Demonstration: wiping hard drives is not sufficient to secure PHI

Watch this video. The hard drives belonged to Bayou City Medical Center and over 100,000 files with patient information were recovered containing names, Social Security Numbers, dates of birth, and much more… after the drive had reportedly been wiped and reformatted.

I do not know if this breach was ever in the media or reported to HHS.  Does any reader know?

 

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5 comments to “Demonstration: wiping hard drives is not sufficient to secure PHI”

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  1. Anonymous - July 13, 2011

    The video was a piece of self-serving tripe. Any idiot knows that hitting “delete” doesn’t destroy a file. Or at least they would if they thought for a minute about how you can recover a “deleted” file from the “trash” folder in seconds.

    But, clearly, the hospital did not follow recommended procedures for data destruction, as specified in the Federal breach notification law.

    • Anonymous - July 13, 2011

      This wasn’t just a “delete” situation or I wouldn’t have posted it – because I agree with you that most people do know by now that deleting files isn’t adequate. But if you listen/watch the segment again, they say that the drive had been *wiped and reformatted* by the hospital but was still recoverable. I thought that was worth posting.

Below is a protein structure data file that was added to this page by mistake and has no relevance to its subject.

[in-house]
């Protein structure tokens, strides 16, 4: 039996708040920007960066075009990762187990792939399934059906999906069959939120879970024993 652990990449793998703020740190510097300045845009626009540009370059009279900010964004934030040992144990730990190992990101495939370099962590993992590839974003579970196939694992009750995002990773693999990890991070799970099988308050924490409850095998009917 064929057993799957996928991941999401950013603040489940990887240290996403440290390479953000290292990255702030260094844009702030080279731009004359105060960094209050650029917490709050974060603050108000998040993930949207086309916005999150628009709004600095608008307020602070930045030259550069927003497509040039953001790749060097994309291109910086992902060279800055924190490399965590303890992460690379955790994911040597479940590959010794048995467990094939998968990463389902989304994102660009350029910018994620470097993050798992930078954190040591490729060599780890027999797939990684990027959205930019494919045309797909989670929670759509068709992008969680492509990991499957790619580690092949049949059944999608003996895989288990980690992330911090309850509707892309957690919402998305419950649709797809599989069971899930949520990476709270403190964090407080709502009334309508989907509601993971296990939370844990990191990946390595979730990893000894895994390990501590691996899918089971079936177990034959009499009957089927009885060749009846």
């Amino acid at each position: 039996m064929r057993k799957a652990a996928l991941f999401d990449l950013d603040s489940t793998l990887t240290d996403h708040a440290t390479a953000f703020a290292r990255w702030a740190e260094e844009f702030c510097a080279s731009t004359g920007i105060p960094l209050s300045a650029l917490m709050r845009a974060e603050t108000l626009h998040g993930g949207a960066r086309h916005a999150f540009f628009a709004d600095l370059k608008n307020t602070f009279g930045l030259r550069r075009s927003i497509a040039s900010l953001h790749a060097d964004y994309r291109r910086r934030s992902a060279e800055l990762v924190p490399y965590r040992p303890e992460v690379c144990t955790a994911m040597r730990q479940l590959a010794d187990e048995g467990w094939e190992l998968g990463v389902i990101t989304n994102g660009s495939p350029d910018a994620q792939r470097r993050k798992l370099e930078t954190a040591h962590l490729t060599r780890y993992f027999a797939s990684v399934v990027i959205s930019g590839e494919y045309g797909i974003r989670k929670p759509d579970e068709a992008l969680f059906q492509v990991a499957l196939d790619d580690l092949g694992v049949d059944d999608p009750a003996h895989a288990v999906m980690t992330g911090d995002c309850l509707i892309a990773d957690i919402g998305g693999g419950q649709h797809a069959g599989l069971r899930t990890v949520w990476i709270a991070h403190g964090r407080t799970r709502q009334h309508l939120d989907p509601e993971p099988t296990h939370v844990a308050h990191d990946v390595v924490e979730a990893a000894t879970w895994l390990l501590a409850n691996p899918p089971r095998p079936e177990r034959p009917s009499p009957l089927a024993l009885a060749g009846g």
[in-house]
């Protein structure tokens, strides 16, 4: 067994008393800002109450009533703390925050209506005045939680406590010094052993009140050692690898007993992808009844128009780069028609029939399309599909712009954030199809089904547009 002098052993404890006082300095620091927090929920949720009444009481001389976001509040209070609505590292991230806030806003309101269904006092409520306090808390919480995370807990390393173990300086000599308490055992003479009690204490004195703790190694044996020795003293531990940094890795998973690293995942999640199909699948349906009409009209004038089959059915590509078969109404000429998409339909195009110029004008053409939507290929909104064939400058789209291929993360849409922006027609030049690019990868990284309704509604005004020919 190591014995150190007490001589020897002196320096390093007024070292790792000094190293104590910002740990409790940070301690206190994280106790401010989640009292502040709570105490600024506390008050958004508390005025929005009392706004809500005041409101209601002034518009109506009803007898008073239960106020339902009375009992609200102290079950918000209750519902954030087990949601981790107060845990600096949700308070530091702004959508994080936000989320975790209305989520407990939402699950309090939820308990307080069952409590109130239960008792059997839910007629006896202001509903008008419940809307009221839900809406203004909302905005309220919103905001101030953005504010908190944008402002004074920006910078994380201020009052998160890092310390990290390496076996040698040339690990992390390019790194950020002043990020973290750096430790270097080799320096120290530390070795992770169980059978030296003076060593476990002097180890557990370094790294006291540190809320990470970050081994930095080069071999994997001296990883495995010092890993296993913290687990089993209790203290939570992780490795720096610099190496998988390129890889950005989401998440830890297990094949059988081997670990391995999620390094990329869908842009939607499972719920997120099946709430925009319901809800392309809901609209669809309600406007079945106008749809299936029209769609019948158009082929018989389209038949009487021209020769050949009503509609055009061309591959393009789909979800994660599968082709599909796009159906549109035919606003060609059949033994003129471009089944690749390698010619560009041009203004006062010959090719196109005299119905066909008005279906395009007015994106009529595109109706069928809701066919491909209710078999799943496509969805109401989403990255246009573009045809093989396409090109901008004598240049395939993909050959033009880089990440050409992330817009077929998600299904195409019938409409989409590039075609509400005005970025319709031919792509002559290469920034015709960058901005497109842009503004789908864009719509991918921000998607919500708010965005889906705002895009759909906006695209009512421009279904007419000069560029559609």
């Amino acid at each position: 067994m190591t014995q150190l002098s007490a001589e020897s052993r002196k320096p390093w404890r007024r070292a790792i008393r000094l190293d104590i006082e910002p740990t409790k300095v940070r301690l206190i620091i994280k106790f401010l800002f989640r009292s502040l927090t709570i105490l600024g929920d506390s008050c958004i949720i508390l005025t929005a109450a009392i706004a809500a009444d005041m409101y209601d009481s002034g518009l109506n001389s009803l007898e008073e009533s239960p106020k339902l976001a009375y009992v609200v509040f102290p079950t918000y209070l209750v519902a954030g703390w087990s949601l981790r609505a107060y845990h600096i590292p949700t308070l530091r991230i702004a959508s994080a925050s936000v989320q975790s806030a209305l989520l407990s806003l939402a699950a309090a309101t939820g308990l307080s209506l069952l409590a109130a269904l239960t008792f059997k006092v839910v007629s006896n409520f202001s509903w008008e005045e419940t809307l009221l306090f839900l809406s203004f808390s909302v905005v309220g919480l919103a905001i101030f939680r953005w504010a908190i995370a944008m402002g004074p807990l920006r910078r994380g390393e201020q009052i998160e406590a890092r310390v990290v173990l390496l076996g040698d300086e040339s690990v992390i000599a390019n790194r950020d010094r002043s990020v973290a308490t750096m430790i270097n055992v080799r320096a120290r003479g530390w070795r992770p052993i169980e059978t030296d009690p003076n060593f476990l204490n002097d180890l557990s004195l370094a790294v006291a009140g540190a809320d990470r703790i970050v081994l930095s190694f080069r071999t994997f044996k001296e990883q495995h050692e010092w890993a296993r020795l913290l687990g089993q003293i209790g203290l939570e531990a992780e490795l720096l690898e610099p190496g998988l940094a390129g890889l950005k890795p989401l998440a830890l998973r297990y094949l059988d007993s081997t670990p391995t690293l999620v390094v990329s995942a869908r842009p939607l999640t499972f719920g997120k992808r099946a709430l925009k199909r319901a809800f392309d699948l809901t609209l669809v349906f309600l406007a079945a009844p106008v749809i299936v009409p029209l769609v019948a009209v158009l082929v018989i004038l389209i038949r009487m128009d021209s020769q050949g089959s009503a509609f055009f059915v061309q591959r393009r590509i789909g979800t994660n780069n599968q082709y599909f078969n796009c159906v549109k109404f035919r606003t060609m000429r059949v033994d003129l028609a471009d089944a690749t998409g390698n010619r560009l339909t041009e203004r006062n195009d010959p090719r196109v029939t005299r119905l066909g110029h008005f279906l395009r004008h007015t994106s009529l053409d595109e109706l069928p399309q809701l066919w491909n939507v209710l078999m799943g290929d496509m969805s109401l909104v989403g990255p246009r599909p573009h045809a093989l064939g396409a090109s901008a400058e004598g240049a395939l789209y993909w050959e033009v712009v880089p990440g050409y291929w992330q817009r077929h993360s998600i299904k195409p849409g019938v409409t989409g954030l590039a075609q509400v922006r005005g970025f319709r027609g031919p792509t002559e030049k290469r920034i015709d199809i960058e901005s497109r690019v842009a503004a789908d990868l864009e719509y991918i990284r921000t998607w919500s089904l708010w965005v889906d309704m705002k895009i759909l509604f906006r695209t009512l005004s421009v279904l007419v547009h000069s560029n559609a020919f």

Either way, we agree that the data destruction was inadequate.

      • Anonymous - July 13, 2011

        Well…”wiped” can mean pretty much anything when it comes to deleting data. It can mean that someone “deleted files from the ‘trash’ folder” (leading to the results in the video) or that information was written over (which would not lead to the results in the video, at least not to that extent). Based on the results we see above, I’ll bet that “wiped” in this case refers to the former.

        “Formatting” does *not* delete data. It creates a new file system for the rest of the computer’s disk drive. Any information that was on that computer prior to the formatting will remain intact for the most part. If you will, it’s like taking a file cabinet and rearranging the folders because that’s how the new secretary likes it: the secretary can now efficiently find stuff but the old data is still there.

        (The analogy breaks down because, in a newly formatted computer, finding the old files requires special software but you get the idea.)

        The only accepted method for truly eviscerating digital data is to write over it (free software exists and is available on the internet), encryption (which pretty much amounts to writing over it, if you decided to lose the key), and destroying the hard disk.

        Under HIPAA, the last option is the only option when it comes to retiring old computer equipment, as far as I know. On a practical level, rewrites and encryption should also be acceptable, but you can’t argue with total destruction when it comes to absolute data safety.

        • Anonymous - July 13, 2011

          Thanks for that explanation.

          Personally, I use the sledgehammer approach on old drives. My only regret is that I didn’t know about printer/copier drives years ago when I got rid of one copier. In the future, they get the sledgehammer treatment, too.

        • Anonymous - July 13, 2011

          Oops. Just watched the video again, and caught where they said that “wiping software is not enough…”

          That’s an interesting statement to make. I guess it’s a matter of which software you used to wipe the disk (not all are created the same), but the fundamental question is: how do they know data overwriting software was used in this case? Did they call up the Bayou Medical Center and get an affidavit?

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